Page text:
Assignment:What were the main educational ideas of Maria Montessori and why did she develop them?
Maria Montessori was a unique individual. Today the news media would describe her as a person who thinks outside of the box — a pioneer in enabling children to learn through meaningful experiences. The culture of her time, the late 1800’s in Italy, expected her to become a teacher or a nun — she earned a medical degree. At an international congress on women’s rights she represented Italy and advocated equal pay for equal work. As a new medical doctor she worked initially with young subjects in a psychiatric clinic and then with children classified as “mentally defective” students. Her students passed the public examinations. At the turn of the century Maria Montessori, a thirty-year-old medical doctor, mothered her only child — outside of marriage. Today some 7000 schools worldwide call themselves Montessori schools.
Maria Montessori was born August 31, 1870, in Chiaravalle, Ancona, Italy to Renilde Stoppani and Alessandro Montessori— an only child filled with strong determination and love. Maria Montessori grew up in a time when girls in Italy had only two career paths —to be either a teacher or a nun. Schools were regimented, rigid and repressive. So Maria Montessori did not want the career of a teacher. Mathematics and science fascinated her, and after her traditional primary schooling Maria Montessori went on to a technical school to study engineering. Her mother was very supportive of her goals while her father, more traditional and conservative, wanted his daughter to pursue teaching. Technical schools were usually available only to boys. Maria and another girl were able to attend but were not allowed to go outside with the boys at recess.
Much to her father’s dismay Maria Montessori decided to attend medical school, which was not open to women. Maria Montessori persisted and enrolled at the University of Rome. She faced many challenges as the only female medical student in the school. She was not permitted to work with cadavers in mixed company. So she had to study the cadavers in the evenings by herself. Despite the many obstacles Maria Montessori excelled as a student and during her required medical student lecture received a standing ovation. She had charmed and impressed her audience, which included her father who reluctantly attended after encouragement by a family friend. This experience gave Alessandro a new insight into his daughter and turned his original displeasure into great pride. In July 1896 Maria Montessori became the first woman in Italy to receive a Doctorate of Medicine.
Two months later, in September 1896, Maria Montessori was invited to serve as a delegate for Italy at the International Congress for Women’s Rights in Berlin, Germany. Again she enchanted the audience with her charisma and the conference adopted her proposal of equal pay for equal work. Many newspapers wrote about Maria Montessori and described her as the beautiful scholar.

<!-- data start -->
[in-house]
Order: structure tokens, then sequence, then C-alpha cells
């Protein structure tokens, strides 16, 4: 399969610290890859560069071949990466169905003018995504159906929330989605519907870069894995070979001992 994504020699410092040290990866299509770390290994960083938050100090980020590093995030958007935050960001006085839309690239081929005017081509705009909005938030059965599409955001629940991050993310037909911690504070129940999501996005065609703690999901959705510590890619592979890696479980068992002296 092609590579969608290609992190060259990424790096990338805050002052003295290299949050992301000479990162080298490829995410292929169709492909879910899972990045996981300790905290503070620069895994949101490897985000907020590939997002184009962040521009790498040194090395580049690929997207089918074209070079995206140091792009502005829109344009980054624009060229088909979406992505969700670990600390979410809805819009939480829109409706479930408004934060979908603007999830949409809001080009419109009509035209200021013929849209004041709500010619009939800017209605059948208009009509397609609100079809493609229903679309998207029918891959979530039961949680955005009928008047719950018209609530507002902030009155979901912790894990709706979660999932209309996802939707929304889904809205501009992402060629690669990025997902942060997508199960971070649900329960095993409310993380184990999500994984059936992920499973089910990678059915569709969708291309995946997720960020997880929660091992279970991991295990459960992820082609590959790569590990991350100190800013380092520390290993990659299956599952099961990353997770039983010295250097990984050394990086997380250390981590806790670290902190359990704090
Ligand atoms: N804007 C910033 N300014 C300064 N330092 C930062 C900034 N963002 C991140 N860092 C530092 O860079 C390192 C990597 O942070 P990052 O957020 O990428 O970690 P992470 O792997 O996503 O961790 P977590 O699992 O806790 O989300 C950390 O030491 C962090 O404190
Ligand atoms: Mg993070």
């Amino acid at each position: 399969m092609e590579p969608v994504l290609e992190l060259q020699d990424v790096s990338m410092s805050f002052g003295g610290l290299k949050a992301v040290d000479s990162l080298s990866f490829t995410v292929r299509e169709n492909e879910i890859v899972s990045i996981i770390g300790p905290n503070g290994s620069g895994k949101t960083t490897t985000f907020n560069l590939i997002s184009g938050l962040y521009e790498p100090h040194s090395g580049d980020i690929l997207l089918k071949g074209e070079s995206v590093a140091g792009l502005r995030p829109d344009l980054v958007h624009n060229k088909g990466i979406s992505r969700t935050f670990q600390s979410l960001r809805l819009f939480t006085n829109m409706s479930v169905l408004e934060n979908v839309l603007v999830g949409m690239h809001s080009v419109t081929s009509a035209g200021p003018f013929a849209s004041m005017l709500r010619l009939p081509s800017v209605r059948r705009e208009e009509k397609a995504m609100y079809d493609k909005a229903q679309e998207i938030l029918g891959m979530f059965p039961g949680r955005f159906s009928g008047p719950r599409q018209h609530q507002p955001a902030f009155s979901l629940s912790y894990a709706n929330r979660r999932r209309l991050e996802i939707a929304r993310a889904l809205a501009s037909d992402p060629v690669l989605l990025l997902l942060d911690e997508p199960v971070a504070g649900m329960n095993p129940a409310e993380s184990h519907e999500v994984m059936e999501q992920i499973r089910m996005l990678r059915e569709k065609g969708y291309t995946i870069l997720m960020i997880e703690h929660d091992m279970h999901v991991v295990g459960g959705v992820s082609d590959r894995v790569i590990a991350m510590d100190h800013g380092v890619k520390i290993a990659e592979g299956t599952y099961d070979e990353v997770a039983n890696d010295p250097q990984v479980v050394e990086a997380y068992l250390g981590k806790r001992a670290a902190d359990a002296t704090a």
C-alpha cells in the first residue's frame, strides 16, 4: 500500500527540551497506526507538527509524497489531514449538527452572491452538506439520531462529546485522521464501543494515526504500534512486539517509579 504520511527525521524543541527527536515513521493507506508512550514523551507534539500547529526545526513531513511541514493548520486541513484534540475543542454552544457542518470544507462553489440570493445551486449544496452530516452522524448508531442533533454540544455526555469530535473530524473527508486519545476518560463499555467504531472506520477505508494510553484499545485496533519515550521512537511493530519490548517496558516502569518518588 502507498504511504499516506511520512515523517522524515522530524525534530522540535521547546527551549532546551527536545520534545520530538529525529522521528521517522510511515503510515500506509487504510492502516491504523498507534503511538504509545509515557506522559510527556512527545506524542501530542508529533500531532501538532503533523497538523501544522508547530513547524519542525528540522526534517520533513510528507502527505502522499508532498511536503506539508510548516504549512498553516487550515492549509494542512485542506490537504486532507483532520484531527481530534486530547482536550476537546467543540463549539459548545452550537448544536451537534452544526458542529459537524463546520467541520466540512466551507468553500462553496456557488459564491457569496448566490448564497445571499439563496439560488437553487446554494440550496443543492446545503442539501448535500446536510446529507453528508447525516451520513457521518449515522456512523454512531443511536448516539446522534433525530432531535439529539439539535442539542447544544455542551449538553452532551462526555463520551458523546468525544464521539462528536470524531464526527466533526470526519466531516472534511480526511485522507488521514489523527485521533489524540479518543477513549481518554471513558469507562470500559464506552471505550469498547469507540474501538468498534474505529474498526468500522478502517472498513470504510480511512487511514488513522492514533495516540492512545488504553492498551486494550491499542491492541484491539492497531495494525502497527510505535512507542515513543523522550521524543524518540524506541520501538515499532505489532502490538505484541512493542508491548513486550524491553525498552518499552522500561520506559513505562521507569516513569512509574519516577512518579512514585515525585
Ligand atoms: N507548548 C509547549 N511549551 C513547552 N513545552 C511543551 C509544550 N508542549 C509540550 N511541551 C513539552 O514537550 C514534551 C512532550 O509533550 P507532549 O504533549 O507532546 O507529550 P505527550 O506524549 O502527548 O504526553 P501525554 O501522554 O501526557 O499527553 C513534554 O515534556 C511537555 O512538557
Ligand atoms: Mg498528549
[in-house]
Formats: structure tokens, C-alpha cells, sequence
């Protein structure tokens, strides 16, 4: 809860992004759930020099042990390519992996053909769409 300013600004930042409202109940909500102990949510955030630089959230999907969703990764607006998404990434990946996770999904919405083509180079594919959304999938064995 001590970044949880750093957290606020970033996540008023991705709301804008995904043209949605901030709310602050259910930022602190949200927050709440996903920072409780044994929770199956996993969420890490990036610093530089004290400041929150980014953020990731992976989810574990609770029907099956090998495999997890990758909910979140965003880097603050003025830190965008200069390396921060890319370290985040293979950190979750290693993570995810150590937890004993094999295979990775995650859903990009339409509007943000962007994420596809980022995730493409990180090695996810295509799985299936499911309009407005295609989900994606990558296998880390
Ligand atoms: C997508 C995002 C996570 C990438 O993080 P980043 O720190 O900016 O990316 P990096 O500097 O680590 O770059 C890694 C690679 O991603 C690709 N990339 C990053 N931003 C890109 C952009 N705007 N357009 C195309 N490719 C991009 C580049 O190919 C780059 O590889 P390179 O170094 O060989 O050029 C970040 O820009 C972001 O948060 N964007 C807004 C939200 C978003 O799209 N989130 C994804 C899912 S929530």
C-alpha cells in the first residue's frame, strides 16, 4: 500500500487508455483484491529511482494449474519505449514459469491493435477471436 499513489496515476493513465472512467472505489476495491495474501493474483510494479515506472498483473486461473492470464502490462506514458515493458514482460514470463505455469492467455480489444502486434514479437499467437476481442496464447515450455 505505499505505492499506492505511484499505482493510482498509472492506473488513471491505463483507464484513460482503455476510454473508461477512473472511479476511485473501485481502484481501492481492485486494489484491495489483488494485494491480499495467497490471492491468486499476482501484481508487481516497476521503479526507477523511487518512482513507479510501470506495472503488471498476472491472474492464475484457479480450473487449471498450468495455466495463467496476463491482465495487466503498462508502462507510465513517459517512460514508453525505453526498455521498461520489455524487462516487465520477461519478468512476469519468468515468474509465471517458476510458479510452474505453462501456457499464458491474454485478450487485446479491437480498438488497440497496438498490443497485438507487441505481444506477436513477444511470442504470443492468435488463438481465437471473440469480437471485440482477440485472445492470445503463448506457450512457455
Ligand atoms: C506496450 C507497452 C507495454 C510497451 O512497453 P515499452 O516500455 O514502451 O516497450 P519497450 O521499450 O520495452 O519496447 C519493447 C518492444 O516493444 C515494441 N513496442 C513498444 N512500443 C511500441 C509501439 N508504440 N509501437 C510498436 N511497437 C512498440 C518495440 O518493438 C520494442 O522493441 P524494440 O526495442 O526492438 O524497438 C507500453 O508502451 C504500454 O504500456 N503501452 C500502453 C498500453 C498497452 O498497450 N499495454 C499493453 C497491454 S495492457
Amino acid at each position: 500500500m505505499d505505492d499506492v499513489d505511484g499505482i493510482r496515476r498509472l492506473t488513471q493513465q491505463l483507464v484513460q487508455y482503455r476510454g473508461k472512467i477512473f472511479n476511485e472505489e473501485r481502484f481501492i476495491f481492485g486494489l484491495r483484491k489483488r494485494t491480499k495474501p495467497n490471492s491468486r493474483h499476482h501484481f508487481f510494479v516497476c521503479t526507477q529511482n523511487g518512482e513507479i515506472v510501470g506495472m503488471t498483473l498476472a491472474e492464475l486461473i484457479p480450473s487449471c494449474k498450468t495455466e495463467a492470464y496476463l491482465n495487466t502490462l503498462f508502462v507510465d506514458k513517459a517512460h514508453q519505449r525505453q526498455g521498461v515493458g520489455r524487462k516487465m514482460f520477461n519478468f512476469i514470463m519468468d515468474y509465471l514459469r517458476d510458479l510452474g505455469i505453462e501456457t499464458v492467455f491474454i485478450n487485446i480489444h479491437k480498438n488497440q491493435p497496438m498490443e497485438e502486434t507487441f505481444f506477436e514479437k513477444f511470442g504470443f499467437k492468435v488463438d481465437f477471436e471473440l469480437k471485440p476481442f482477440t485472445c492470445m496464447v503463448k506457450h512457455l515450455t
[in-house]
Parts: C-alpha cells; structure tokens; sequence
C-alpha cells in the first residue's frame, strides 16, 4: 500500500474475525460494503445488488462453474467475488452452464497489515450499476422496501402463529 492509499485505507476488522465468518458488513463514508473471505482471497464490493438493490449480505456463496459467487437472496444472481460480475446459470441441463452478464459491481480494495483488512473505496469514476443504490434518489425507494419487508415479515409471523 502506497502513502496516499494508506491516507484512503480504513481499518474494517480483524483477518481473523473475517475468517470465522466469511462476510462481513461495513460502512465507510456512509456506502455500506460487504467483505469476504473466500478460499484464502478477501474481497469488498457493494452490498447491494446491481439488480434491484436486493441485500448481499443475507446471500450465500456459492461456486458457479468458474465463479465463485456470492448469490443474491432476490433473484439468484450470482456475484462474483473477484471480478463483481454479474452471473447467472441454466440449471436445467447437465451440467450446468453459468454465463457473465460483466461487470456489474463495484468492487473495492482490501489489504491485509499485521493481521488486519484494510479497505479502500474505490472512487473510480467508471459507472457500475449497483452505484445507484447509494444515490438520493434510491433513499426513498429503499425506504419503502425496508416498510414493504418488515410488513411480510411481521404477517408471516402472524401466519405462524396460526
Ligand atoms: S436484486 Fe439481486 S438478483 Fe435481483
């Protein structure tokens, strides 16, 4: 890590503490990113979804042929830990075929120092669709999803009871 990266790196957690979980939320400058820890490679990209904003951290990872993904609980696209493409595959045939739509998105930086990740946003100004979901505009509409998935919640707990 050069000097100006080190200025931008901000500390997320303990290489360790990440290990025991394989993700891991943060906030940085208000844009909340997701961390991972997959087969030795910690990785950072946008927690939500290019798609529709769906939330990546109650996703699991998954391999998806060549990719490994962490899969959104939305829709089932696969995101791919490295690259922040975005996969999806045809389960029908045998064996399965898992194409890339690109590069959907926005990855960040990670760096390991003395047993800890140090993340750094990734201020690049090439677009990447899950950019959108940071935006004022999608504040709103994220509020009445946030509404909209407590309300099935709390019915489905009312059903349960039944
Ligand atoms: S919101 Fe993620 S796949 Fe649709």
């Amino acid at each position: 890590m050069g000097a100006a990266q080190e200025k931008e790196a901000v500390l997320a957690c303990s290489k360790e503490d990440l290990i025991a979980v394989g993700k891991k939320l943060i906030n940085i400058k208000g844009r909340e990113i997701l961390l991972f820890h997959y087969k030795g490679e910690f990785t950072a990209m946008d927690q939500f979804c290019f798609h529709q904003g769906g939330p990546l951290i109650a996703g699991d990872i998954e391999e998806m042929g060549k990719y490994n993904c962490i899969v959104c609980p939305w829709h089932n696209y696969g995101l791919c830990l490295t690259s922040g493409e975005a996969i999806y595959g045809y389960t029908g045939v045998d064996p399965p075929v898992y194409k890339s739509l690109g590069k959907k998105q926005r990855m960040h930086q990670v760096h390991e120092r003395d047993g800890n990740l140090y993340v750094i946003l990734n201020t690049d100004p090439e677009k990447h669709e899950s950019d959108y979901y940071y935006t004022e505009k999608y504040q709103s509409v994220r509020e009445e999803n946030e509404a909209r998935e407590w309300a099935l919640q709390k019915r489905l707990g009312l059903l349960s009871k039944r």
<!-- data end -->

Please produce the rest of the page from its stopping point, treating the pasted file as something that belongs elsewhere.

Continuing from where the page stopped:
Following the conference Maria Montessori returned to Italy and began her appointment as assistant doctor at the Psychiatric Clinic at the University of Rome. She was responsible for visiting insane asylums in Rome to select young subjects for the clinic. The children fascinated her. But she observed that their environments were barren with nothing to stimulate the development of their thinking; the children’s brains were starving.
Maria Montessori researched special education and came upon the works of Jean Itard (1775-1838), who was famous for his work with the “Wild Boy of Aveyron” and the works of Itard’s student Edouard Séguin (1812-1880), who created physical and sensory activities to develop mental processes. Itard worked with the “wild boy”, a youth who was found living alone in the forest for about 10 years, and developed a methodical approach to teach the “wild boy”. Itard based his work on observations and experiments that led him to assume that normal human growth has developmental phases. Maria Montessori was fascinated by Itard’s work and scientific approach to learning.
In 1898 Maria Montessori and Giuseppe Montesano were named co-directors of the Orthophrenic (mentally retarded) School of Rome. Maria Montessori methodically studied her disabled students (labeled ”“idiots” or “mentally defective”). Through her observations, she was able to understand what methods succeeded in helping her students develop skills of independence and academics. Maria Montessori created a very different environment. Their new environment and experiences enabled the disabled students to take care of themselves and to learn sufficient skills to pass a public examination for “normal” children. Her great success with these disabled children earned her national recognition. The Italian minister of public education invited Maria Montessori to present lectures to teachers on how to educate disabled students. Maria Montessori had become a strong proponent for educating children with disabilities instead of treating them as medical specimens. She helped begin to reform the way disabled children were treated.
During her time at the Orthophrenic School, Maria and Giuseppe had a romantic affair, which produced a son, Mario (sometime between 1898 and 1901). Maria and Giuseppe did not marry. Because having a child out of wedlock during this era would have been scandalous to Maria Montessori’s career and family, Mario was sent to a wet nurse in the country. Maria Montessori would visit Mario when she could. Shortly thereafter, the romantic relationship dissolved after Giuseppe decided to marry another woman in 1901. Maria Montessori then left the Orthophrenic School and returned to the university to study psychology and philosophy. She immersed herself in her studies and translated the works of Jean Itard and Edouard Séguin into Italian. Maria Montessori also lectured at the teacher training college and was a professor in anthropology at the university during this time.